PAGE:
Tuesday, April 20, 2010

The Oracle Business Model

For those not in the know, "Oracle" here refers not to a divine intermediary but a company that has traditionally focused on providing database products and services for the computer industry. Most people have heard of Sun Microsystems because of Java but comparatively few people know what Oracle is. Recently Oracle acquired Sun Microsystems.

Sun wasn't very profitable for its stockholders, but they were named one of the top places to work in IT by Computerworld. They were also a very open company in comparison to many in the IT industry.

In a recent CNN interview with Scott McNealy, co-founder and chairman of the board of Sun until it was acquired, Scott had this to say about Larry Ellison, Oracle's CEO:
He’s a great capitalist, but not all into that sharing thing and all the rest of it. You have to give the guy credit; he has found a way to extract every dollar he can from customers from every product he offers. He is very impressive, and there are very few who have lasted as long as he has.

OpenOffice, the free productivity suite that competes with Microsoft Office was formerly sponsored by Sun. As a result, it is now also in the hands of Oracle. Naturally, OpenOffice prefers ODF (Open Document Format) for saving files over Microsoft's office formats. In order to allow Microsoft Office users to use ODF files, Sun developed a free plugin that could be easily installed. Although Microsoft Office 2007 has begun to add native support for ODF, it only supports up to ODF 1.0 so far, while the plugin enables up to ODF 1.2. In addition, there are still a significant number of Office 2003 deployments that only have the option of the ODF plugin.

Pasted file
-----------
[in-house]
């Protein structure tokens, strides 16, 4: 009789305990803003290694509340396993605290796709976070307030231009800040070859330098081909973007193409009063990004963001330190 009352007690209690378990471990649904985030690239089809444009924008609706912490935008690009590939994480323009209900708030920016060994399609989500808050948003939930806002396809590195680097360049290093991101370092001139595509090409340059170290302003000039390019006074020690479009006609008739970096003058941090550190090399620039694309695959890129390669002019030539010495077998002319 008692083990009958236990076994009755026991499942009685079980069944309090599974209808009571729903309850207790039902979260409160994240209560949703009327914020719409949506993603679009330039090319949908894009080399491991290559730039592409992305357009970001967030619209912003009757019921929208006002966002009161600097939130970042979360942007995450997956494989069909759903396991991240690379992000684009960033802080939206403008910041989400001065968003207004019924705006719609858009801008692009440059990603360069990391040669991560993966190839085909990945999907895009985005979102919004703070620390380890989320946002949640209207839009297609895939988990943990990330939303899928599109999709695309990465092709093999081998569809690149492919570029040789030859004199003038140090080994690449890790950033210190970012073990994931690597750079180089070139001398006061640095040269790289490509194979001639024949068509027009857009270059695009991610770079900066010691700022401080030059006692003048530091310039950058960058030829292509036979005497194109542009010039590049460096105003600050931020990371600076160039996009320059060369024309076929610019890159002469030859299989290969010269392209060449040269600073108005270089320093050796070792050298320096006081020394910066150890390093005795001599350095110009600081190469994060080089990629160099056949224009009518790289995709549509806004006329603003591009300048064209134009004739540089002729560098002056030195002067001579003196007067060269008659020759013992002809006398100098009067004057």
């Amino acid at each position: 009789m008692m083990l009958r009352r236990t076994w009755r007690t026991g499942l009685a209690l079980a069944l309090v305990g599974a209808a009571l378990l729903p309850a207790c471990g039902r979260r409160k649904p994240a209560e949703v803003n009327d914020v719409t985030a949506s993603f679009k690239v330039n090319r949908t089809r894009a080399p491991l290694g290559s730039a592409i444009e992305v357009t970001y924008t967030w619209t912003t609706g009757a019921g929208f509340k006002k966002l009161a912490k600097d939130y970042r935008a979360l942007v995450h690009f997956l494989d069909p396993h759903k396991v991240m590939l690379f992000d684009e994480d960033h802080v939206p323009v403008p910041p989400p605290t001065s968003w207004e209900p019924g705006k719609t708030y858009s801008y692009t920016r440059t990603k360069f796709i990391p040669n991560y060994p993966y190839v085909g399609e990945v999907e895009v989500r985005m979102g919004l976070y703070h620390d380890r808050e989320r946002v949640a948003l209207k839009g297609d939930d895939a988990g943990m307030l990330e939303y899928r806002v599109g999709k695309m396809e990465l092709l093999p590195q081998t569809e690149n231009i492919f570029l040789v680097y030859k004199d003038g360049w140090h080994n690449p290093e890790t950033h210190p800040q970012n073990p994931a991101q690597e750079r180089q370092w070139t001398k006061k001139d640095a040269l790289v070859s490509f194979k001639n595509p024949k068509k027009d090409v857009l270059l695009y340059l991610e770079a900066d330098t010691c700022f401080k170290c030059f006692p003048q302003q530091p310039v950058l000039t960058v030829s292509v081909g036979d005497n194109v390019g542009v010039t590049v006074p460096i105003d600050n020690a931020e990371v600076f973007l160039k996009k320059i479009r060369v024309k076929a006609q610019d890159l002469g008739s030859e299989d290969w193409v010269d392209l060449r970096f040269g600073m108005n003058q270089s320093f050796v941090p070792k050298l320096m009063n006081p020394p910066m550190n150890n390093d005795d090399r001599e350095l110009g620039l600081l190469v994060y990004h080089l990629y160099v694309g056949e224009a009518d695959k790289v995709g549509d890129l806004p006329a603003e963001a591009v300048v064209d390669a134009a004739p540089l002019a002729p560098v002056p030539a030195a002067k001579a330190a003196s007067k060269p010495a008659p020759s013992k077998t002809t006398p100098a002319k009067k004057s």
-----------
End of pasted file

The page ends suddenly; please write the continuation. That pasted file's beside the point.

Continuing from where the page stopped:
Oracle now charges $90 for this plugin. While the current newest version of the plugin is 3.2, 3.1 is still available for free from Softpedia. I would highly recommend downloading the installer and keeping a copy because it may not be available online forever.

While Computerworld speculates that this may drive some companies that want to use ODF with Microsoft Office to purchase the plugin, I think it is more likely they will just be pushed to switch to the Office native formats as there is no additional cost to open those documents in either Microsoft Office or OpenOffice.

Wednesday, April 14, 2010

Security and Blackboard

...the online course management system Blackboard, not the one that instructors literally write on. Apparently it's insecure enough that a 9-year-old student in my K-12 school district was able to grant himself administrative privileges, according to this article in the Washington Post. I'd be interested in knowing what was actually exploited, but since the software is developed under a closed source model, I doubt the general public will find out the details of the problem, even if it is fixed.

See my previous extended write-up on Blackboard here.